Here’s a true story. It happened via e-mail (e-mail contents modified to protect the innocent).
Consultant: Hello, Simon, As you may be aware, I am the consultant working on developing your company’s Information Security Policy. I was given your name by John Smith who said that you would be able to answer my questions in relation to your company’s strategy as it pertains to information security. I am available almost anytime next week except not between 9 and noon on Monday and not on Wednesday. I need one hour of your time, please. Thank you in advance for your consideration.
Client: Sure I can meet with you, but what is this about? I don’t know if I would be the best person to talk to about this. Would you be able to meet with someone else?
Consultant: If you feel that I should be speaking with someone else, then I can certainly do that. Who should I contact?
Client: It turns out that you do need to talk to me. I thought this was about some other topic.
Consultant: When would you be able to meet with me, please? As I mentioned, my schedule is fairly flexible for next week except I am not available between 9 and noon on Monday and not on Wednesday.
Client: How about at 10:00am on Monday?
Consultant: Unfortunately, as I indicated in my original email, I am not available on Monday at the time specified. Would the afternoon work for you? Say at 1:00pm?
Client: Oh, okay. I missed that. Sure Monday at 1:00pm works for me.
Consultant: Thank you. I’ll send a meeting invite, shortly, so that we’ve both got a placeholder in our calendars. See you on Monday.
Communication such as the above happens all too frequently. It causes not only delay in action, but frustration and even anger at the target. And in the above case, it took four e-mail transactions to have the original question answered and because the consultant and client have not yet met, when they finally do meet, the consultant may already have formed a preconceived image of a client who is very inefficient. This is not a good way to start a meeting.
So what do your communications say about you?
Here are nine ways to ensure you engage in effective communication and maintain a professional image at all times.
- Before responding to a message, first read or listen (as the case may be) to the full message. Don’t just skim over key words and assume you understand the full meaning of the message (see the above example for what happens when the full message is not read initially). You will save time and frustration not only for yourself, but also for the originator of the message.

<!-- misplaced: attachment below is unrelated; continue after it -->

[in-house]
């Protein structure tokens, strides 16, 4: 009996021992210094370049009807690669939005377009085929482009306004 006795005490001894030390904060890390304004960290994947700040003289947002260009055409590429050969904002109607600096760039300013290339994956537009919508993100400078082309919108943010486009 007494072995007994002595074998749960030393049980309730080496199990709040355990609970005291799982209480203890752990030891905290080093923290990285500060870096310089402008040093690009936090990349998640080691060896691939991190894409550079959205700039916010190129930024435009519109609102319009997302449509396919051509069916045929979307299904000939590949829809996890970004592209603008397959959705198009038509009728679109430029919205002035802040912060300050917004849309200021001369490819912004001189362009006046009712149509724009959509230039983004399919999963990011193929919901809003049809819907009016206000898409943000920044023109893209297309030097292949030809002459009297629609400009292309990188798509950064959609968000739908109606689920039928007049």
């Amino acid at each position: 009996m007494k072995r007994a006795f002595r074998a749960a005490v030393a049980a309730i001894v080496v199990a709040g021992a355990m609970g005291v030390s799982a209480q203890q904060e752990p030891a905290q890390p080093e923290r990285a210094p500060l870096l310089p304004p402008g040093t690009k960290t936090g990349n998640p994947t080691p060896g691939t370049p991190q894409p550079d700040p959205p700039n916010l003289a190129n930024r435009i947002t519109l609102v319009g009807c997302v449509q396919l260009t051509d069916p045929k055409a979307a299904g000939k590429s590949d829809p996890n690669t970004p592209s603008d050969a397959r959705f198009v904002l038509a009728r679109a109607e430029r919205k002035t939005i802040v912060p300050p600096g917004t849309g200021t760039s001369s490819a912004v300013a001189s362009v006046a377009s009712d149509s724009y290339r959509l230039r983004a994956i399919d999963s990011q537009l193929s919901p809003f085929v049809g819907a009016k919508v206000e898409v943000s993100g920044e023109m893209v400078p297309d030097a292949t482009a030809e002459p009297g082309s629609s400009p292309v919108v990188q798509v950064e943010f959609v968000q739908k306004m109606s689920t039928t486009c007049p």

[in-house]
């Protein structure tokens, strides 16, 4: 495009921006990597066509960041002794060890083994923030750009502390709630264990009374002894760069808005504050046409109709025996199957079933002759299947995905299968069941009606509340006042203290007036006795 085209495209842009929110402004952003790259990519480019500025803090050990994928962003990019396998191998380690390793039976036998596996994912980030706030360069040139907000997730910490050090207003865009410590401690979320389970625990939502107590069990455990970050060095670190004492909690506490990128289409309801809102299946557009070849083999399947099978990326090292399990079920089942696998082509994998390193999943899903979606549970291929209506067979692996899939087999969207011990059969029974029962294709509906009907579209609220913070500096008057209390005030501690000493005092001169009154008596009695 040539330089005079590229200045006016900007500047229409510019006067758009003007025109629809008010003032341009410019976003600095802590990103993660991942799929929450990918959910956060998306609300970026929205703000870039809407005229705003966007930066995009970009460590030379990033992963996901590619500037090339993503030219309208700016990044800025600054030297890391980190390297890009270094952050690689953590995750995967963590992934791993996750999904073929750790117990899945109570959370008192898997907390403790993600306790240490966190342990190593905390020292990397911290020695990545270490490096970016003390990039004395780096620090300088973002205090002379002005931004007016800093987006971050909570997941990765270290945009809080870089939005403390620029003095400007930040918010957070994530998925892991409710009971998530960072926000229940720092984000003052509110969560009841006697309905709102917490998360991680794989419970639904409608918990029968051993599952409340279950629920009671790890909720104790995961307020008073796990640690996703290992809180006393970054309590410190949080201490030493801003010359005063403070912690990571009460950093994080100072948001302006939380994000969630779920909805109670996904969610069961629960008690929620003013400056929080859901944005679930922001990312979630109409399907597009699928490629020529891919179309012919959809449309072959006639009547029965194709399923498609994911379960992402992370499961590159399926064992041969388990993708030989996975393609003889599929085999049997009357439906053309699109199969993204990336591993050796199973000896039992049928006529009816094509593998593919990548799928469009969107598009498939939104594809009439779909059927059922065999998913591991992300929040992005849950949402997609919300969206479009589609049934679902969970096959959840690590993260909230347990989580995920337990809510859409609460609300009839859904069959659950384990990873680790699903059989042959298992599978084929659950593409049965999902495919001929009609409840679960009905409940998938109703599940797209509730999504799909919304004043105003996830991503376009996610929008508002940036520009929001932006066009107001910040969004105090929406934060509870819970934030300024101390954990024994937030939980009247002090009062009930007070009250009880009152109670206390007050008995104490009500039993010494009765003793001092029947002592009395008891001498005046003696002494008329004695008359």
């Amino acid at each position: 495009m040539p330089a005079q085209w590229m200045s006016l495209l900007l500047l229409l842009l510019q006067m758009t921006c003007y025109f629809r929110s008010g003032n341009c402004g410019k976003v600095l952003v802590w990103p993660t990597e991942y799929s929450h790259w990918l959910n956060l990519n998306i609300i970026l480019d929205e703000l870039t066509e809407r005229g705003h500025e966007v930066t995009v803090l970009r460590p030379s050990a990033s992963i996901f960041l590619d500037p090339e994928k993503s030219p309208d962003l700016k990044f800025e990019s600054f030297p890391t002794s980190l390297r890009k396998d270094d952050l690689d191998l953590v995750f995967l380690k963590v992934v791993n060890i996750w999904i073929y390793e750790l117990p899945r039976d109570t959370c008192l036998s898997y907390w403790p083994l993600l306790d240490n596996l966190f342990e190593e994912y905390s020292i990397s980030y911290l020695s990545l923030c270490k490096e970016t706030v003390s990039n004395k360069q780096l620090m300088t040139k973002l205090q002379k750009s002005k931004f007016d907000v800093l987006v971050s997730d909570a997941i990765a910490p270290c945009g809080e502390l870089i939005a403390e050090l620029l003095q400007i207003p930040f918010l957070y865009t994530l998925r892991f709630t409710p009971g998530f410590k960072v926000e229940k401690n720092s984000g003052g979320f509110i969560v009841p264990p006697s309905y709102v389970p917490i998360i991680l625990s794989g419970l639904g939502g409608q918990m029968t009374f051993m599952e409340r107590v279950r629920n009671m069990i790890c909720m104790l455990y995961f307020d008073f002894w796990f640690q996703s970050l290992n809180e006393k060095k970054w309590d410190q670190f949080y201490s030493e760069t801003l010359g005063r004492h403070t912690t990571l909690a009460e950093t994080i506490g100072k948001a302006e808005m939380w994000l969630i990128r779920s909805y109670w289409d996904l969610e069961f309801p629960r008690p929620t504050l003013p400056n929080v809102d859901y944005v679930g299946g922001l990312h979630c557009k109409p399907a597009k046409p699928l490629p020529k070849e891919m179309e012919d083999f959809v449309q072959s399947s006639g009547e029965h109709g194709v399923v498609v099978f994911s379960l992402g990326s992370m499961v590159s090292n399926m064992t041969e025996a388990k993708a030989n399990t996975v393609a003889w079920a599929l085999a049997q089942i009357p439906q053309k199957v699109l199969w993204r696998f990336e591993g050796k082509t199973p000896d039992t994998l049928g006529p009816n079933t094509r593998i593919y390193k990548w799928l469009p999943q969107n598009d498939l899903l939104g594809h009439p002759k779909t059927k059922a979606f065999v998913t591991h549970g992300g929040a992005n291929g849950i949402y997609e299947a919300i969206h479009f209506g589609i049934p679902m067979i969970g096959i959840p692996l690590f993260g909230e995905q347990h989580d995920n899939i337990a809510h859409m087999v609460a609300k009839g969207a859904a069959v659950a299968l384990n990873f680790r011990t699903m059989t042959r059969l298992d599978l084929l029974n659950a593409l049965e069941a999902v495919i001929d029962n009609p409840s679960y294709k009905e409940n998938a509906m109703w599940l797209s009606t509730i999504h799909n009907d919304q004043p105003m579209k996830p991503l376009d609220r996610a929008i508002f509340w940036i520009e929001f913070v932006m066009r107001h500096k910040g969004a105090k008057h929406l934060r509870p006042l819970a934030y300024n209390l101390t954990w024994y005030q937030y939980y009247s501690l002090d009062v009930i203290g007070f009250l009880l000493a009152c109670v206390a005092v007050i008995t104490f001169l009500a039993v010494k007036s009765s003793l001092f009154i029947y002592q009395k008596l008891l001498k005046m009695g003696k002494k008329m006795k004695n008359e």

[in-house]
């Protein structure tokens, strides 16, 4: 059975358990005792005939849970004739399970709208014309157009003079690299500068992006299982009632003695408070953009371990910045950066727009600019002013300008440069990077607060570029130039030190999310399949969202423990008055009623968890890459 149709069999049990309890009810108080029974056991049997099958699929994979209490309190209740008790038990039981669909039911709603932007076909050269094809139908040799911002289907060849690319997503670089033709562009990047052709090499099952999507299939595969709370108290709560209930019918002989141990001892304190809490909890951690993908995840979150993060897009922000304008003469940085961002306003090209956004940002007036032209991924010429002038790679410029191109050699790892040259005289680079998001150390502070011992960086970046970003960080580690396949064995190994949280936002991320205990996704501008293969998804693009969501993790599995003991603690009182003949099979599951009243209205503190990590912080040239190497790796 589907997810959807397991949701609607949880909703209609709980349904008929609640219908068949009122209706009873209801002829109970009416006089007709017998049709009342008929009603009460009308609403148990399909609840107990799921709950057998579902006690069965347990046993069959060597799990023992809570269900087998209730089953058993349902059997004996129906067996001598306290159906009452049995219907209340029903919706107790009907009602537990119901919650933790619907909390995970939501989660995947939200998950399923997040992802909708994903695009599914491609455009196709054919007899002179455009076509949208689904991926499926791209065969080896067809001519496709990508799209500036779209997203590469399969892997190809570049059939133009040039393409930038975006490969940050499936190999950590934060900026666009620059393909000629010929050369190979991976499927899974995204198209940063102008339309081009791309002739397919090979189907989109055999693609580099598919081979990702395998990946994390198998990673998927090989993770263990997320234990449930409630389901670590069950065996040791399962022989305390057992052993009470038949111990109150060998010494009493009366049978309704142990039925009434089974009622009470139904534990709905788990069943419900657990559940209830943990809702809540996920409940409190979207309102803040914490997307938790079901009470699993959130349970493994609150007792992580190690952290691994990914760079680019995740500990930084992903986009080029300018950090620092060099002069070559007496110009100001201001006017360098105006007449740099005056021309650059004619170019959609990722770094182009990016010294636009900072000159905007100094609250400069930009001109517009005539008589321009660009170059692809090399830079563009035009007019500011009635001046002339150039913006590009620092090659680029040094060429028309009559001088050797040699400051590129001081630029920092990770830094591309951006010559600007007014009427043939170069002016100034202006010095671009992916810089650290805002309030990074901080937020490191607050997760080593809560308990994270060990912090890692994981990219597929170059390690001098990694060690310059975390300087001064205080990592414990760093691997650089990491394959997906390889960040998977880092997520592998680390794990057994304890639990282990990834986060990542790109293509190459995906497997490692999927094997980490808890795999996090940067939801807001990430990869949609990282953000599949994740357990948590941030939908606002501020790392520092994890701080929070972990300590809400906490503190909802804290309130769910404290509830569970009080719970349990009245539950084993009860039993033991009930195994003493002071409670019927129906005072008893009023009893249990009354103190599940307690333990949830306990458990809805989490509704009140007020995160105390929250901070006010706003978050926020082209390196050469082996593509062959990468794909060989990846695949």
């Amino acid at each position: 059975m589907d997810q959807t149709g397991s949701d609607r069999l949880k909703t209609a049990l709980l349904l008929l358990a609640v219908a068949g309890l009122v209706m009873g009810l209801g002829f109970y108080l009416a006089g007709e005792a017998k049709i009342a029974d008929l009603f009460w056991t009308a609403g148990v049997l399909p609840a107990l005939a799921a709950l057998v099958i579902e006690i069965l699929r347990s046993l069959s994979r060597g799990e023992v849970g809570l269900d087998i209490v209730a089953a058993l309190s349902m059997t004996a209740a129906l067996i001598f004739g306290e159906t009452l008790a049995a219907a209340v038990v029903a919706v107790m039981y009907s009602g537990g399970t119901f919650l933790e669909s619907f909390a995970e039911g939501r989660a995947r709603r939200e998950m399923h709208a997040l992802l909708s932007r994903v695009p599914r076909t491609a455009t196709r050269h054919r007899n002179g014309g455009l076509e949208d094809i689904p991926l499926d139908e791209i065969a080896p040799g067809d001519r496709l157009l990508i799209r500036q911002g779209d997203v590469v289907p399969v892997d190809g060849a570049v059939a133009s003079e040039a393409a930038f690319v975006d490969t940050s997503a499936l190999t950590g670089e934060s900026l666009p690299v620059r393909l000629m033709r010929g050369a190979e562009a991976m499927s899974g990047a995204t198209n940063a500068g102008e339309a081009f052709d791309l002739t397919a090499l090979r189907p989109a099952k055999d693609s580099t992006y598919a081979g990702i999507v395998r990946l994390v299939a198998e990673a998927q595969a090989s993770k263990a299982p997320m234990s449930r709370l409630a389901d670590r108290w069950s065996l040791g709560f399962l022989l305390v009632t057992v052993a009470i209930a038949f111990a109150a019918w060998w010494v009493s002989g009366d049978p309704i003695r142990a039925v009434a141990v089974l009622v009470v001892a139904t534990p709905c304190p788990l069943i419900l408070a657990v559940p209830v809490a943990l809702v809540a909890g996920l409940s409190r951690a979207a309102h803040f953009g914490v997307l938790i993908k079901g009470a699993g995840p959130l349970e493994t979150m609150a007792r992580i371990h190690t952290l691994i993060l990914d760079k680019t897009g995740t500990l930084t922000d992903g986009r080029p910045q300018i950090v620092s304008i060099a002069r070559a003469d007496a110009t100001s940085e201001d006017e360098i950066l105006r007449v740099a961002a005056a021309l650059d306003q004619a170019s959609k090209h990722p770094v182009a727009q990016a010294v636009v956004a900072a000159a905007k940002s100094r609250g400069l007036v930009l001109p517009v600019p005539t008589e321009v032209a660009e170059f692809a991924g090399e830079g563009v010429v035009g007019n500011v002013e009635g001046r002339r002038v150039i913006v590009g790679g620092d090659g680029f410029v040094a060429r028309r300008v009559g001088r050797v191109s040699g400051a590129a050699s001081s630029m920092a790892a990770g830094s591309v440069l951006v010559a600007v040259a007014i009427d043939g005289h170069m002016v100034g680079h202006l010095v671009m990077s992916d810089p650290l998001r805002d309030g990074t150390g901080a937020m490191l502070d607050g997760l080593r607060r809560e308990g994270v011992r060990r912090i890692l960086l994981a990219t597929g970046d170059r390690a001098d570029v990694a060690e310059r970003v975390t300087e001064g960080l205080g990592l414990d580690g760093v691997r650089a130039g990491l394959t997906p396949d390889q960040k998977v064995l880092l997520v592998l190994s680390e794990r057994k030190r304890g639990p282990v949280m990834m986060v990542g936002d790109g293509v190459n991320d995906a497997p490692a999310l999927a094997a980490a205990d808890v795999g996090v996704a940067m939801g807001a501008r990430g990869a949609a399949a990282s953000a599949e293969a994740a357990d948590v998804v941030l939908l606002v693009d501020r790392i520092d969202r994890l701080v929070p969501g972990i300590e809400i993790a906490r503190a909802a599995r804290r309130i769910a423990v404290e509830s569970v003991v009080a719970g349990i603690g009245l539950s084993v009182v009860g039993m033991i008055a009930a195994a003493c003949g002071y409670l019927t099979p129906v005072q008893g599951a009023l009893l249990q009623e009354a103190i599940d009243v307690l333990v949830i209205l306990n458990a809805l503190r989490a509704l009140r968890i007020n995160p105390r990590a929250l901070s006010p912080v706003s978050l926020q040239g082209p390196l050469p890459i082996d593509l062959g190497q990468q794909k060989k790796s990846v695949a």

- Communicate on time and within a reasonable time. Emails and voice messages must be answered within 24 hours (or less). No exceptions. Claims of being too busy just don’t cut it. If you’re too busy to respond to business messages within 24 hours, then you’re either in the wrong job or are performing your job very inefficiently. Or both.
- When texting, be sure to keep texts brief and to the point, but also be courteous and respond promptly. Text messages are meant for immediacy and expediency. They should be treated that way.
- When using blog posts or team wikis to communicate instead of other methods such as e-mail, in person meetings, or video conferencing, make sure that those with whom you are communicating are aware that you are using these modalities, so they don’t contact you via other methods and wait for a response.
- When leaving a message, whether it’s via e-mail, voice, text, etc., always leave your full contact information where the person can reach you. This means leaving your name and telephone number at a minimum. E-mail messages should contain a full signature block that includes your title, organization name, organization address and telephone number, and organization website.
- If you’re listening to someone in person, be an active listener. This means really listening to the speaker by minimizing internal and external distractions, facing the speaker, and asking questions to clarify for meaning (this is especially important if you are being asked to do something). Research shows that we can hear four times faster than we can talk, so we have an ability to sort ideas and understand for full meaning before responding.
- Pay attention to body language. Nonverbal cues can give you more information about the delivered message. And when you watch for nonverbal cues, remember that others are also watching you. What is your body language saying about you or your message?
- Practice emotional awareness while communicating. The ability to manage all of your feelings appropriately during communication is the basis for effective communication.
- Still using carrier pigeons to deliver your messages? It’s time to retire.